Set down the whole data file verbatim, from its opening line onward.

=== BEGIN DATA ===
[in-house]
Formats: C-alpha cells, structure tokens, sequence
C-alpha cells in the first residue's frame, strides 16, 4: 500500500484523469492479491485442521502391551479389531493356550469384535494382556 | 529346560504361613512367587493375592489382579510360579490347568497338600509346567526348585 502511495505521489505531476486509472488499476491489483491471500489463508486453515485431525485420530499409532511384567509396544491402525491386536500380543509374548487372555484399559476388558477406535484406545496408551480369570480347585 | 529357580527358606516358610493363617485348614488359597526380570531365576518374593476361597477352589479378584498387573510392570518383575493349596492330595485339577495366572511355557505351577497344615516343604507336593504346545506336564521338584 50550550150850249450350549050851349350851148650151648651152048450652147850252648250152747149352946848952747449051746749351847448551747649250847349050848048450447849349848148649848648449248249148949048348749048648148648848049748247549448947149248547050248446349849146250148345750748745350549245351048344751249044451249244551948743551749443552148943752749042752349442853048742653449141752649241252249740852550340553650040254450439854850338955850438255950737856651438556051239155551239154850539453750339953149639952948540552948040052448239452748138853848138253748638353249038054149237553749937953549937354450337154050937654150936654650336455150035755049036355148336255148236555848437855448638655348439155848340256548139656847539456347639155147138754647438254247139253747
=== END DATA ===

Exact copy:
[in-house]
Formats: C-alpha cells, structure tokens, sequence
C-alpha cells in the first residue's frame, strides 16, 4: 500500500484523469492479491485442521502391551479389531493356550469384535494382556 | 529346560504361613512367587493375592489382579510360579490347568497338600509346567526348585 502511495505521489505531476486509472488499476491489483491471500489463508486453515485431525485420530499409532511384567509396544491402525491386536500380543509374548487372555484399559476388558477406535484406545496408551480369570480347585 | 529357580527358606516358610493363617485348614488359597526380570531365576518374593476361597477352589479378584498387573510392570518383575493349596492330595485339577495366572511355557505351577497344615516343604507336593504346545506336564521338584 50550550150850249450350549050851349350851148650151648651152048450652147850252648250152747149352946848952747449051746749351847448551747649250847349050848048450447849349848148649848648449248249148949048348749048648148648848049748247549448947149248547050248446349849146250148345750748745350549245351048344751249044451249244551948743551749443552148943752749042752349442853048742653449141752649241252249740852550340553650040254450439854850338955850438255950737856651438556051239155551239154850539453750339953149639952948540552948040052448239452748138853848138253748638353249038054149237553749937953549937354450337154050937654150936654650336455150035755049036355148336255148236555848437855448638655348439155848340256548139656847539456347639155147138754647438254247139253747